Highway surveyor Steve Hayward spoke with the Halifax Board of Selectmen at their regular meeting on Tuesday, March 10, to get approval for two contracts. The first is a precision weather forecaster that was free for the past year and will cost $1,295 to renew. The second was for a GreenSeal Environmental prioritization plan for $38,000. Hayward explained that the plan would look at all the streets in town, saying, “Any hazard for bikes, walking, any bad intersections, stuff like that, we can get a $400,000 grant but we have to have this program.” The Board approved both contracts.
Grant to Hire New Police Officer
Town Administrator Charlie Seelig also recommended to the Board that they discuss the COPS Hiring Program (CHP) with Police Chief Joao Chaves. The program provides funding to state, local, and tribal law enforcement agencies in order to rehire officers previously laid off or hire new, additional officers. Chaves plans to apply for the grant this week.
Seelig explained that every year for three years, the percentage funded by the grant is reduced until at the end of that period, the town is fully funding the position.
The grant stipulates that the town must then keep that position for a set minimum number of years. Seelig said that the town was involved in a similar program 25 years ago.
Resident Requests Earth Removal Waiver
Resident Joseph Peck attended the meeting to request a post permit for earth removal on behalf of his father, John Peck.
Back in 2018, the elder Peck had removed 1200 cubic pounds of soil from the bottom of an irrigation pond, violating the town’s bylaws that limit earth removal to 1000 cubic pounds.
Board of Selectman Chair Troy Garron said that his biggest concern was that there was no change to the contour of the land.
Some abutters attended the meeting after receiving a notice but said that they had no issues as long as the work was already done.
Selectman Gordon Andrews said that he wanted to see a plan showing the current contour of the entire property before signing off on the waiver.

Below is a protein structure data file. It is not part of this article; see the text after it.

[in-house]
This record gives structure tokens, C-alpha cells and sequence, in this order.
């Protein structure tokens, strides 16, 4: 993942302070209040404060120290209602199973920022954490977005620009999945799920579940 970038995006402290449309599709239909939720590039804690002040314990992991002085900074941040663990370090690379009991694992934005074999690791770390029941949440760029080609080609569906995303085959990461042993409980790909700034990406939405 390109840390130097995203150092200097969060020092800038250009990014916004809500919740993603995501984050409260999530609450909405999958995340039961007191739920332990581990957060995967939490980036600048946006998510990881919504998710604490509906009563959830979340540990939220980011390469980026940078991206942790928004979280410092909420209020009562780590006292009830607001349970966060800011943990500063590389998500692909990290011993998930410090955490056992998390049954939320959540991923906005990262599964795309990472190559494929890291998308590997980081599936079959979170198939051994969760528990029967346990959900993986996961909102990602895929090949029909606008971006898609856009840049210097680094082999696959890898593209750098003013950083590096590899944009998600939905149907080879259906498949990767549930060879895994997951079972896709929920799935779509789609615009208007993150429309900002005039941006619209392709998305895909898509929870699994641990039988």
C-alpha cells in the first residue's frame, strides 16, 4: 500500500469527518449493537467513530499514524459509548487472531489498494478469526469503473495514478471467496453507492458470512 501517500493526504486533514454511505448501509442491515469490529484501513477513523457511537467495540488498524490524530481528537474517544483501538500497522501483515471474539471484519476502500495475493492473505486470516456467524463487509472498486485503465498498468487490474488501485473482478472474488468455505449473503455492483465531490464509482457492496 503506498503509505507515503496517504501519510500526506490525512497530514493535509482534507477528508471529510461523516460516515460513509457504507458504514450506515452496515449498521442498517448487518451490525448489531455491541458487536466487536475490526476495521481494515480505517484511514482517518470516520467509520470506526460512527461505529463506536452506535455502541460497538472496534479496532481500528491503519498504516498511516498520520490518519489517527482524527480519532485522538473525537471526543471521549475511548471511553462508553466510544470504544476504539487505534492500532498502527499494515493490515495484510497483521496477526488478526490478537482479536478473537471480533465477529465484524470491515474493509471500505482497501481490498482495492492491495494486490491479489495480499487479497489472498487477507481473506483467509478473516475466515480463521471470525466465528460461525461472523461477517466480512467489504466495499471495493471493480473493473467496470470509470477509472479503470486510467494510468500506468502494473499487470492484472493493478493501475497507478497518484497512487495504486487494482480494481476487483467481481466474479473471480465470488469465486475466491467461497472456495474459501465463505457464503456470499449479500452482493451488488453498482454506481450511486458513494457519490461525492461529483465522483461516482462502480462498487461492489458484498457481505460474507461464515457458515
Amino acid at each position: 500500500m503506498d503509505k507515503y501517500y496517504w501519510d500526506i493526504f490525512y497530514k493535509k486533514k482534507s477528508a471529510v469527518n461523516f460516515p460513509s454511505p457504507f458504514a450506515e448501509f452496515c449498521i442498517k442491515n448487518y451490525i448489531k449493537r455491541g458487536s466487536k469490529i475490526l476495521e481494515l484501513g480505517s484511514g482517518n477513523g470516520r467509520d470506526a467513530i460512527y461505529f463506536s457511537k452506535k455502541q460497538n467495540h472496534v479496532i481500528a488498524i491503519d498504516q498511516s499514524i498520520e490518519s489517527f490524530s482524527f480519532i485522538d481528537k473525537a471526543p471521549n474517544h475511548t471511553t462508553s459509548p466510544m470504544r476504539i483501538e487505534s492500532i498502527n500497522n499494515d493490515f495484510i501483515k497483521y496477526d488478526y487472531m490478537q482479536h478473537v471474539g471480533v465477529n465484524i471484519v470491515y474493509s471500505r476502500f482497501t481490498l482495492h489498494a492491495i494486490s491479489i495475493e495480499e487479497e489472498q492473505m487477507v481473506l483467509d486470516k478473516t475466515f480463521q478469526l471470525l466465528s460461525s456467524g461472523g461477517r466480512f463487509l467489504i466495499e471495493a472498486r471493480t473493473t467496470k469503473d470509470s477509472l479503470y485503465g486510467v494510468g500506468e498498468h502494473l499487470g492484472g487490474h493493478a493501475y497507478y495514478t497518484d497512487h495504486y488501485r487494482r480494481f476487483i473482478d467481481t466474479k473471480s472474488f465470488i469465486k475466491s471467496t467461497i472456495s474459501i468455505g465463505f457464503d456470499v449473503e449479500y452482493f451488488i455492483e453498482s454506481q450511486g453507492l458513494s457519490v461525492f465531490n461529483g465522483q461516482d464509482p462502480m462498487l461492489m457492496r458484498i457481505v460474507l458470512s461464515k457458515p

The hearing was continued until 7:45 p.m. on March 24.
Electricity Costs Going Down
Seelig said that natural gas prices are going down and consequently electricity rates are as well.
As a result, Halifax will be going with Old Colony Gas for their municipal electricity aggregation. Seelig said that the new rate would be 10.5 cents per kilowatt hour (kWh) versus the current rate of 10.876 cents per kWh.
Seelig said that newly appointed Planning Board member Ashley DiSesa approached him about the possibility of having mobile homes count toward affordable housing. Chapter 40B is an affordable housing program in Massachusetts first created in 1969.
Under 40B, residents must earn no more than 80 percent of the area-median income to qualify.
In addition, developers may be able to bypass certain restrictions imposed on them by planning and zoning bylaws if 20 to 25 percent of their development is deemed affordable.
Seelig said that other local communities have been met with great resistance when attempting to designate mobile homes as low- and moderate-income housing.
Nevertheless, Seelig said that he would reach out to Senator Michael Brady and Representative Kathleen LaNatra to find out their thoughts on the matter.
Building and Facility Needs committee
The newly created Building and Facility Needs Committee met on Tuesday, March 11 for the first time.
The Committee, which includes most of the department heads in town, will be reviewing the various town buildings and facilities and making recommendations regarding whether to renovate, repair, or construct new buildings.
Among those facilities being reviewed are the Police station, the Fire station, and the Council on Aging building.
Changes Coming to Water Restrictions
Superintendent of the Halifax Water Department Keith Swanson informed Seelig that changes are needed to the mandatory water use restrictions bylaw in connection with a withdrawal permit.
All water departments or water facilities need a withdrawal permit from the Massachusetts Department of Environmental Protection (DEP) and that permit must be renewed every ten years or so.
Swanson must make a judgment call regarding restrictions based on available water and water being used.
Selectman Tom Millias said he spoke with Swanson and was told there is a decent cushion currently between what is available and what is being used.
Selectman Andrews called into question why some communities such as Whitman and Brockton don’t have restrictions on water usage when they are drawing from the same aquifer.
Seelig said that he would speak to DEP to find out what the limits are for Brockton under their water withdrawal permit.